b. 1475 Caprese, Italy, d. 1564 Rome
painter; draftsman; sculptor; architect
"[T]he benign ruler of heaven graciously looked down to earth, saw the worthlessness of what was being done . . . [and] decided to send into the world an artist . . . whose work alone would teach us how to attain perfection." --Giorgio Vasari
Thus biographer Giorgio Vasari described Michelangelo Buonarroti--sculptor, painter, draftsman, architect, and poet, and Italy's most famous artist. More than anyone, Michelangelo elevated the status of the artist above the level of craftsman. His deeply felt religious convictions were manifested in his art. For him, the body was the soul's prison. By using movement, monumental forms, and gesture to express spiritual urges, he opened up new artistic vistas in the direction of Mannerism and the Baroque.
Overcoming parental opposition, Michelangelo apprenticed with Florence's best fresco painter, Domenico Ghirlandaio, while greatly admiring the work of Donatello. He studied classical literature at the court of Lorenzo the Magnificent, fostering his Neoplatonist philosophy among the humanists there. After his reputation-making Roman Pietà of 1499, he triumphed with his statue of David in Florence, the first nude carved on a colossal scale since antiquity. From 1508 to 1512, he painted the Vatican's Sistine Chapel ceiling single-handedly. It was an immediate triumph, and the artist was recognized as a revolutionary genius. His Sistine Chapel Last Judgment, finished in 1541, broke completely with High Renaissance precepts of spatial depth and perspective to create two thousand square feet of torment and terror. Later, Michelangelo contributed greatly as architect to Saint Peter's basilica in Rome. A relentless draftsman, Michelangelo created profoundly spiritual drawings. Nearly every subsequent artist for whom the human body is a means of expression has felt Michelangelo's influence.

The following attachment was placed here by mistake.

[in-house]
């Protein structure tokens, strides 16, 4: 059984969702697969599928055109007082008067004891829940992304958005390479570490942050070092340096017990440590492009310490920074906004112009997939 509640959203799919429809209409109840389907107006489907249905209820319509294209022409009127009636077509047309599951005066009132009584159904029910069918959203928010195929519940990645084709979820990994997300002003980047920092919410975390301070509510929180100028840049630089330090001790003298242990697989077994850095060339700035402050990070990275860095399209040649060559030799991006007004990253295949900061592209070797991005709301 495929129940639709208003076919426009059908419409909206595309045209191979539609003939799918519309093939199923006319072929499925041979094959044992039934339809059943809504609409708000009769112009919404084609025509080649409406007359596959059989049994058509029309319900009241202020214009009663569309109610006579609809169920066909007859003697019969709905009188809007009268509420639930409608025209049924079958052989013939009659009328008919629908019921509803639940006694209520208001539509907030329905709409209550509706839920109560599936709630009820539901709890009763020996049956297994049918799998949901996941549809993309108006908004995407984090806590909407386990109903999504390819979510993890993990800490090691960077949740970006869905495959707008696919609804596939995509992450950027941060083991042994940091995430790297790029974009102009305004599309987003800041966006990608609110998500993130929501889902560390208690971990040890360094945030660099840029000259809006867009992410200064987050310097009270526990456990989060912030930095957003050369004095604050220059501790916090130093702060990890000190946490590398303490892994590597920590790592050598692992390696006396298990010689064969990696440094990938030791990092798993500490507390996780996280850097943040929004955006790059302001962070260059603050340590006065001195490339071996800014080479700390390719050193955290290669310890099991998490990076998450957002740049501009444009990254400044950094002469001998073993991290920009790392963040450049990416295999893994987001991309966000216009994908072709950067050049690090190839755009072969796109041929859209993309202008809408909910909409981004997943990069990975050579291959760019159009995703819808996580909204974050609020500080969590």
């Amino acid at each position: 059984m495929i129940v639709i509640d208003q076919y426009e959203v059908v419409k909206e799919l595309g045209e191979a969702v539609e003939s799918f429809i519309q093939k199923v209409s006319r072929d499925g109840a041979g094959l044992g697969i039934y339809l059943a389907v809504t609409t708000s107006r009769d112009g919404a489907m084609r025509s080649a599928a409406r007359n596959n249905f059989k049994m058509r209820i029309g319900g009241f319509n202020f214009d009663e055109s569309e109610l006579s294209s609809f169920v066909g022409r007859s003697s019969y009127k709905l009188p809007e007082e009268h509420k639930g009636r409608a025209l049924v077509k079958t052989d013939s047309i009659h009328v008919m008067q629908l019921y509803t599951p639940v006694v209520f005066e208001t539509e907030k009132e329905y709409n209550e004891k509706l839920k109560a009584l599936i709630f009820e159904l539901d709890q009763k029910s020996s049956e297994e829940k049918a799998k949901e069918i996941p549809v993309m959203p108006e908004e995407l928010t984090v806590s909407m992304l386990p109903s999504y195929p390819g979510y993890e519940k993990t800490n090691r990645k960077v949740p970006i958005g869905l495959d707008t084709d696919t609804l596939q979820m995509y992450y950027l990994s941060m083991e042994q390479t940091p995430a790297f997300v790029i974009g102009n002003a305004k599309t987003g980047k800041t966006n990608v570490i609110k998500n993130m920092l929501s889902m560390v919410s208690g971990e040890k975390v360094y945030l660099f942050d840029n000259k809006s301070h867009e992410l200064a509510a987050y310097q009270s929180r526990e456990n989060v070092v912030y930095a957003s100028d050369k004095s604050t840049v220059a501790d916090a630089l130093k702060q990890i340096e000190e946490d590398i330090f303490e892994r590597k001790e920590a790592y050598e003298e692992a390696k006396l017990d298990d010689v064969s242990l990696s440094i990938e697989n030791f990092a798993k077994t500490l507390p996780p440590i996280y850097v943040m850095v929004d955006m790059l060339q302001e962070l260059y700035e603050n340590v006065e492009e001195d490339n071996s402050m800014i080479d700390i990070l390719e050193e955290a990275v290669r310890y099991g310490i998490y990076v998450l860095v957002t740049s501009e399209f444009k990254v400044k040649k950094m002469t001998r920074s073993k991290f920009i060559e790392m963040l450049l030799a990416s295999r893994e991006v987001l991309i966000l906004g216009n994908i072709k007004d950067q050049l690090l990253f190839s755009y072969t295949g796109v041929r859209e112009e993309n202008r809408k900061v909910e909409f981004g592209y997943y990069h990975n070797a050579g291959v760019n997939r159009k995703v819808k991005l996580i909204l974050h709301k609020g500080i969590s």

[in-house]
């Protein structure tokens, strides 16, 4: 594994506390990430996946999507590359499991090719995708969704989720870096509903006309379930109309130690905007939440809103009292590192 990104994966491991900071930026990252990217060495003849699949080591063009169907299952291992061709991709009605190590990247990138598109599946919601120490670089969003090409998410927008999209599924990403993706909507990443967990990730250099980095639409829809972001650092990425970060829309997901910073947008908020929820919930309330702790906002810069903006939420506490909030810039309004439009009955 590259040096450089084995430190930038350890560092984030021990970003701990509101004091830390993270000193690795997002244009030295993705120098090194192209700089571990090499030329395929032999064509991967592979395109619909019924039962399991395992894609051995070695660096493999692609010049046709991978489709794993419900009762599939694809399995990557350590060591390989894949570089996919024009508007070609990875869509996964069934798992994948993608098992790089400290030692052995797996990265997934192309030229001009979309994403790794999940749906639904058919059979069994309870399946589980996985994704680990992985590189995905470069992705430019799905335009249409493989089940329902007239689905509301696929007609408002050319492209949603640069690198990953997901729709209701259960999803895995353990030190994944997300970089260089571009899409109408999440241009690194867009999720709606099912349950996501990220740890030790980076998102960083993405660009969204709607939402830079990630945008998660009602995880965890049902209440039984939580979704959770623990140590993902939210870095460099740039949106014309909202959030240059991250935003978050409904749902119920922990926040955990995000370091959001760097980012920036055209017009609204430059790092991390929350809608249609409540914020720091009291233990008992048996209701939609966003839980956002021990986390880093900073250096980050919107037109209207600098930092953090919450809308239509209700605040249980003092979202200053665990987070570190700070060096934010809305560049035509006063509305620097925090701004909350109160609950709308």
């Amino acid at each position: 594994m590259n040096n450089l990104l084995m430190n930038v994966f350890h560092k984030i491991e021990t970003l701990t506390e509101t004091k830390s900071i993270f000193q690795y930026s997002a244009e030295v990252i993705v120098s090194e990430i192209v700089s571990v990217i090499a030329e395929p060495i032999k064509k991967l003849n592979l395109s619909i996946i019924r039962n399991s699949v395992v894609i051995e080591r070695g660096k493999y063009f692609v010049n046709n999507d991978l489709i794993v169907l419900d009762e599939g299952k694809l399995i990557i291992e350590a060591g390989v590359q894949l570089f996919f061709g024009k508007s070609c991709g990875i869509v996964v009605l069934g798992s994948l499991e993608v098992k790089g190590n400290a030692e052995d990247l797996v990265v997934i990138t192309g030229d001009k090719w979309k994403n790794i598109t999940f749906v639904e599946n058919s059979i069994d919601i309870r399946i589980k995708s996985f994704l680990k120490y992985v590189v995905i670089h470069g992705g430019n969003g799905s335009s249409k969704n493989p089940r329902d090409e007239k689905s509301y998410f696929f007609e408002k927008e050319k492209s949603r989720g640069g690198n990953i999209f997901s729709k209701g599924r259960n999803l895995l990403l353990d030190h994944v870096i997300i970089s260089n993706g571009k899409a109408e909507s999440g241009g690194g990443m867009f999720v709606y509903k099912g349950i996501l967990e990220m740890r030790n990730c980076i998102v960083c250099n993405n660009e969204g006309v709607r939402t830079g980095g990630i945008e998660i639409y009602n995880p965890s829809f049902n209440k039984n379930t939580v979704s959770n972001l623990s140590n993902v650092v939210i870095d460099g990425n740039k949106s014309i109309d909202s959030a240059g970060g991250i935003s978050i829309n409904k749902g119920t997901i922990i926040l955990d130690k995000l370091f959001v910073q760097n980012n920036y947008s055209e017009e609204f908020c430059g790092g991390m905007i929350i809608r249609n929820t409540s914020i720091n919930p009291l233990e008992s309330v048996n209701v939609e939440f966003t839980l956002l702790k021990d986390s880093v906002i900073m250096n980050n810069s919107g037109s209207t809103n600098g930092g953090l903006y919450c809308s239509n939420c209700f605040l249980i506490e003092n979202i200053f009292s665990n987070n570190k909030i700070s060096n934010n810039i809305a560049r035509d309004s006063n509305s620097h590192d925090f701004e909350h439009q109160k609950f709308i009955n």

Italian, about 1530